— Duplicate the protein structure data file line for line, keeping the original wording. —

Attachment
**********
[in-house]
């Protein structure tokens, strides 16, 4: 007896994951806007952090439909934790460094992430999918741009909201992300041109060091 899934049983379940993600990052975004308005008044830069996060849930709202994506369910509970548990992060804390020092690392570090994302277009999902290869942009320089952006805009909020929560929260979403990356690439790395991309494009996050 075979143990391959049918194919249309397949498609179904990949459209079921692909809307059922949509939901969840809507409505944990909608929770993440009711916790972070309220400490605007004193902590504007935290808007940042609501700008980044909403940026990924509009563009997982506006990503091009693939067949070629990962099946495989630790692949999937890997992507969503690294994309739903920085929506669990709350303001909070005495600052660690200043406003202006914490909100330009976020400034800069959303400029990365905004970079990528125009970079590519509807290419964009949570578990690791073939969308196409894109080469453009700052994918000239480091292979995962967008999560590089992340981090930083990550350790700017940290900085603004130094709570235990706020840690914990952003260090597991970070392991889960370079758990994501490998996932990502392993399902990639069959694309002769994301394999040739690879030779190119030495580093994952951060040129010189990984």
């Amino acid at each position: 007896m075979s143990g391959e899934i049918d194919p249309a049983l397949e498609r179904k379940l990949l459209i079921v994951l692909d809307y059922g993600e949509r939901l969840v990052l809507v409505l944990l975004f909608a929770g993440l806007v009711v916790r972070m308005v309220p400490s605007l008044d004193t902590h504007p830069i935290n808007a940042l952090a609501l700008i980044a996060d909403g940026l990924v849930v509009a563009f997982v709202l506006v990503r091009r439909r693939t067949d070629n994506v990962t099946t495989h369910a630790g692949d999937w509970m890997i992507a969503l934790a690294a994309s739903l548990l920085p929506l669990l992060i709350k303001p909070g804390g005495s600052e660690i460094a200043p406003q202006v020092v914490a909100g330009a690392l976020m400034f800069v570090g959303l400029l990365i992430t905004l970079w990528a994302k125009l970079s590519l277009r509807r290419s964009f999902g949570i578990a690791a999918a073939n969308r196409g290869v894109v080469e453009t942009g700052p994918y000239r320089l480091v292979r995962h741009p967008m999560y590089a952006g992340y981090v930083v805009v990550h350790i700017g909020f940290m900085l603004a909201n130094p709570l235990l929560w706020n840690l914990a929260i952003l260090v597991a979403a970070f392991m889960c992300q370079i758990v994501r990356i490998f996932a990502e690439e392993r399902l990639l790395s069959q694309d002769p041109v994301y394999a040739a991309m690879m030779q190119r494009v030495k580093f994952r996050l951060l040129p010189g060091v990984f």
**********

[in-house]
């Protein structure tokens, strides 16, 4: 007896994951806007952090439909934790460094992430999918741009909201992300041109060091 899934049983379940993600990052975004308005008044830069996060849930709202994506369910509970548990992060804390020092690392570090994302277009999902290869942009320089952006805009909020929560929260979403990356690439790395991309494009996050 075979143990391959049918194919249309397949498609179904990949459209079921692909809307059922949509939901969840809507409505944990909608929770993440009711916790972070309220400490605007004193902590504007935290808007940042609501700008980044909403940026990924509009563009997982506006990503091009693939067949070629990962099946495989630790692949999937890997992507969503690294994309739903920085929506669990709350303001909070005495600052660690200043406003202006914490909100330009976020400034800069959303400029990365905004970079990528125009970079590519509807290419964009949570578990690791073939969308196409894109080469453009700052994918000239480091292979995962967008999560590089992340981090930083990550350790700017940290900085603004130094709570235990706020840690914990952003260090597991970070392991889960370079758990994501490998996932990502392993399902990639069959694309002769994301394999040739690879030779190119030495580093994952951060040129010189990984």
């Amino acid at each position: 007896m075979s143990g391959e899934i049918d194919p249309a049983l397949e498609r179904k379940l990949l459209i079921v994951l692909d809307y059922g993600e949509r939901l969840v990052l809507v409505l944990l975004f909608a929770g993440l806007v009711v916790r972070m308005v309220p400490s605007l008044d004193t902590h504007p830069i935290n808007a940042l952090a609501l700008i980044a996060d909403g940026l990924v849930v509009a563009f997982v709202l506006v990503r091009r439909r693939t067949d070629n994506v990962t099946t495989h369910a630790g692949d999937w509970m890997i992507a969503l934790a690294a994309s739903l548990l920085p929506l669990l992060i709350k303001p909070g804390g005495s600052e660690i460094a200043p406003q202006v020092v914490a909100g330009a690392l976020m400034f800069v570090g959303l400029l990365i992430t905004l970079w990528a994302k125009l970079s590519l277009r509807r290419s964009f999902g949570i578990a690791a999918a073939n969308r196409g290869v894109v080469e453009t942009g700052p994918y000239r320089l480091v292979r995962h741009p967008m999560y590089a952006g992340y981090v930083v805009v990550h350790i700017g909020f940290m900085l603004a909201n130094p709570l235990l929560w706020n840690l914990a929260i952003l260090v597991a979403a970070f392991m889960c992300q370079i758990v994501r990356i490998f996932a990502e690439e392993r399902l990639l790395s069959q694309d002769p041109v994301y394999a040739a991309m690879m030779q190119r494009v030495k580093f994952r996050l951060l040129p010189g060091v990984f």